- 8.3 billion tons of plastic have been produced since 1950, half in the last fifteen years. And plastic production is expected to double again by 2040, according to Inserm.
- The size of the microplastic is between 5 millimeters and a few hundred nanometers, which is 70 times smaller than the thickness of a hair.
Microplastics, these plastic particles with a diameter of less than 5 millimeters, are a scourge for the environment, but also for the human being who, every week, would ingest about 5 grams, the equivalent of a credit, according to the WWF association. Widespread in the air, in nature and in the food chain, we find them nestled in the body: in the feces, in the placenta, in breast milk, in the lungs and even in the blood. What are the effects of this microplastic contamination on our health?
An “influence on the risk of developing diseases”
Currently, according to ANSES, the most widely found microplastics are polyethylene, polypropylene and polystyrene. All these plastics contain various additives (to give flexibility or strength for example) that “are potential chemical contaminants”but also “bacteria that can be biological contaminants”. However, although there is currently no real scientific consensus on the subject, “many elements suggest that these microparticles could influence the risk of some cancerous, inflammatory or immune diseases”says Mathilde Body-Malapel, a researcher at the National Institute of Health and Medical Research (Inserm), who evokes the harmful “cocktail effect” of these microparticles.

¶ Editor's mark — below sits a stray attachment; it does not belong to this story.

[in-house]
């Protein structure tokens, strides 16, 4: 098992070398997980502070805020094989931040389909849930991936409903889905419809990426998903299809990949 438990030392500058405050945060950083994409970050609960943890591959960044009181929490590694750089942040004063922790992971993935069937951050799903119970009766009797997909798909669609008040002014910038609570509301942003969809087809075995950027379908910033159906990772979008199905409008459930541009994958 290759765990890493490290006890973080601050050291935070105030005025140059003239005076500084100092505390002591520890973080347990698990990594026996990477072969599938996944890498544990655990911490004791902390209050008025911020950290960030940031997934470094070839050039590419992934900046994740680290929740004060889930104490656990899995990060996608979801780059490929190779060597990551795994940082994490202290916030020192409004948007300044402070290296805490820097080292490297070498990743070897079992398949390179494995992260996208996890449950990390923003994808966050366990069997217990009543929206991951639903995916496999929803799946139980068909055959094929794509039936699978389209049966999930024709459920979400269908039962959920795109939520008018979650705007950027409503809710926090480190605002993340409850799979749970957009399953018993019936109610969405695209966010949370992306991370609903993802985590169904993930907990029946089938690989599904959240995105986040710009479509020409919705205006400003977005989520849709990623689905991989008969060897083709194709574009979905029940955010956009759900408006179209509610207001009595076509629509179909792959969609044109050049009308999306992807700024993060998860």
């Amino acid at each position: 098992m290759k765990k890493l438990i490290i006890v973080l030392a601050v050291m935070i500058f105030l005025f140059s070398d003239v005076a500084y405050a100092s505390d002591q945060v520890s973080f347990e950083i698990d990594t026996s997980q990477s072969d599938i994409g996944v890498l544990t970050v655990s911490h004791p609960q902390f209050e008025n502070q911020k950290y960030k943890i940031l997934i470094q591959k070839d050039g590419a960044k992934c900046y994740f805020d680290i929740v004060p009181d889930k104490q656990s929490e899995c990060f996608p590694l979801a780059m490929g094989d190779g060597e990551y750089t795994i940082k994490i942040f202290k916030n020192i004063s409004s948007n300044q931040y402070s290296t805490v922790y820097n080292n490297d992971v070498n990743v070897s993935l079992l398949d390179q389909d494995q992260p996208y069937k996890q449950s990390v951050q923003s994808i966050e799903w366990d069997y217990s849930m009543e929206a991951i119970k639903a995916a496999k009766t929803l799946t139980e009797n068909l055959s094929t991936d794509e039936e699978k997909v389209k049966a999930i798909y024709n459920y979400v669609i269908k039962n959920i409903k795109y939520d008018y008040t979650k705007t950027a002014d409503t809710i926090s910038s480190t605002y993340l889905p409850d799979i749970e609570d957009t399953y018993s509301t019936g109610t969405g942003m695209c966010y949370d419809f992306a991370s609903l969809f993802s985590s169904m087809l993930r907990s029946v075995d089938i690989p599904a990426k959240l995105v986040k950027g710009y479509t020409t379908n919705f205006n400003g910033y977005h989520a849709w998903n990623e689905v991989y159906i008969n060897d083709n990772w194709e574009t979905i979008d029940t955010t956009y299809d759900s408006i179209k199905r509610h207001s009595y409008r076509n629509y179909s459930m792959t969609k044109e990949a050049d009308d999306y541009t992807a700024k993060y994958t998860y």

Brain, intestine: microplastics attack our organs
First observation, microplastics attack the brain, according to South Korean researchers. Upon entering the body, they accumulate in microglial cells, small immune cells of the central nervous system, and disrupt their functioning. These cells eventually die and the brain is no longer protected by an effective immune response. Other studies have revealed that microplastics could even, over time, participate in the proliferation of “superbugs” that are particularly resistant to antibiotics.
In light of the experiments carried out on mice, the contamination of food with microplastics could also harm the proper functioning of our intestine, altering the structure and immune function of the intestinal wall, and therefore the composition of the microbiota. The smallest plastic particles can even enter the bloodstream, the lymphatic system, and even reach the liver. This is one of the main dangers of microplastics: that they end up reaching the organs.
The cells themselves are destroyed by microplastics
Other work has shown that microplastics act as endocrine disruptors, which have the unfortunate reputation of disrupting hormonal functioning and causing many conditions, according to authorities: reduced sperm quality, altered reproductive organs, lowered age of the puberty …
In general, microplastics can affect the body’s own cells, a recent study reveals. On the bleak agenda: cell death, allergic reactions, tissue damage, oxidative stress, damage to the genetic information of cells … Many cellular disorders that “can be the trigger for many health problems”believe the researchers, who are calling for more research into the long-term health consequences of these microplastics.